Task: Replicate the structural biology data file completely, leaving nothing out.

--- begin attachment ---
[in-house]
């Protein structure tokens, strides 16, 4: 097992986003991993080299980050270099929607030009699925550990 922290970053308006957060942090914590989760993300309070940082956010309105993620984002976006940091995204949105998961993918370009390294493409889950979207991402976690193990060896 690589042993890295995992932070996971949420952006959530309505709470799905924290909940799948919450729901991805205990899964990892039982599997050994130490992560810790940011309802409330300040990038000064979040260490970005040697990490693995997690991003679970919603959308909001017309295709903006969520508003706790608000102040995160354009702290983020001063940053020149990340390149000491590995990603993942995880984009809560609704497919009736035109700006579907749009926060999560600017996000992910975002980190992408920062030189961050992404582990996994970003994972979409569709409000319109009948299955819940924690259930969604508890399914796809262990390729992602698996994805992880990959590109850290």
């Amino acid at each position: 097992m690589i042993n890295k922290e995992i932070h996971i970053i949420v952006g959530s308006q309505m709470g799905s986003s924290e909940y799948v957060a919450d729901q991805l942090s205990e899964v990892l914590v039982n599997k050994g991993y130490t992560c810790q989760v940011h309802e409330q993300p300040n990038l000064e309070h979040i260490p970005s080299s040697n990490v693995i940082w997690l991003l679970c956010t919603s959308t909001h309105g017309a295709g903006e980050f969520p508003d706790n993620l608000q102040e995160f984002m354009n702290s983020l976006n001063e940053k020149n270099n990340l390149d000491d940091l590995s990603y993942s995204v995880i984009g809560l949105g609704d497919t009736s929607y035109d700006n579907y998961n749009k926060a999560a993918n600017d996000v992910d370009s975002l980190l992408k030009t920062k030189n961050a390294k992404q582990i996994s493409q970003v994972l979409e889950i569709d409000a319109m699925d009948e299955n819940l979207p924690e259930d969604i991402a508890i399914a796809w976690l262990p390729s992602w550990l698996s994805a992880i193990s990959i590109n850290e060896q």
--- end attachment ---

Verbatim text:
[in-house]
């Protein structure tokens, strides 16, 4: 097992986003991993080299980050270099929607030009699925550990 922290970053308006957060942090914590989760993300309070940082956010309105993620984002976006940091995204949105998961993918370009390294493409889950979207991402976690193990060896 690589042993890295995992932070996971949420952006959530309505709470799905924290909940799948919450729901991805205990899964990892039982599997050994130490992560810790940011309802409330300040990038000064979040260490970005040697990490693995997690991003679970919603959308909001017309295709903006969520508003706790608000102040995160354009702290983020001063940053020149990340390149000491590995990603993942995880984009809560609704497919009736035109700006579907749009926060999560600017996000992910975002980190992408920062030189961050992404582990996994970003994972979409569709409000319109009948299955819940924690259930969604508890399914796809262990390729992602698996994805992880990959590109850290």
């Amino acid at each position: 097992m690589i042993n890295k922290e995992i932070h996971i970053i949420v952006g959530s308006q309505m709470g799905s986003s924290e909940y799948v957060a919450d729901q991805l942090s205990e899964v990892l914590v039982n599997k050994g991993y130490t992560c810790q989760v940011h309802e409330q993300p300040n990038l000064e309070h979040i260490p970005s080299s040697n990490v693995i940082w997690l991003l679970c956010t919603s959308t909001h309105g017309a295709g903006e980050f969520p508003d706790n993620l608000q102040e995160f984002m354009n702290s983020l976006n001063e940053k020149n270099n990340l390149d000491d940091l590995s990603y993942s995204v995880i984009g809560l949105g609704d497919t009736s929607y035109d700006n579907y998961n749009k926060a999560a993918n600017d996000v992910d370009s975002l980190l992408k030009t920062k030189n961050a390294k992404q582990i996994s493409q970003v994972l979409e889950i569709d409000a319109m699925d009948e299955n819940l979207p924690e259930d969604i991402a508890i399914a796809w976690l262990p390729s992602w550990l698996s994805a992880i193990s990959i590109n850290e060896q």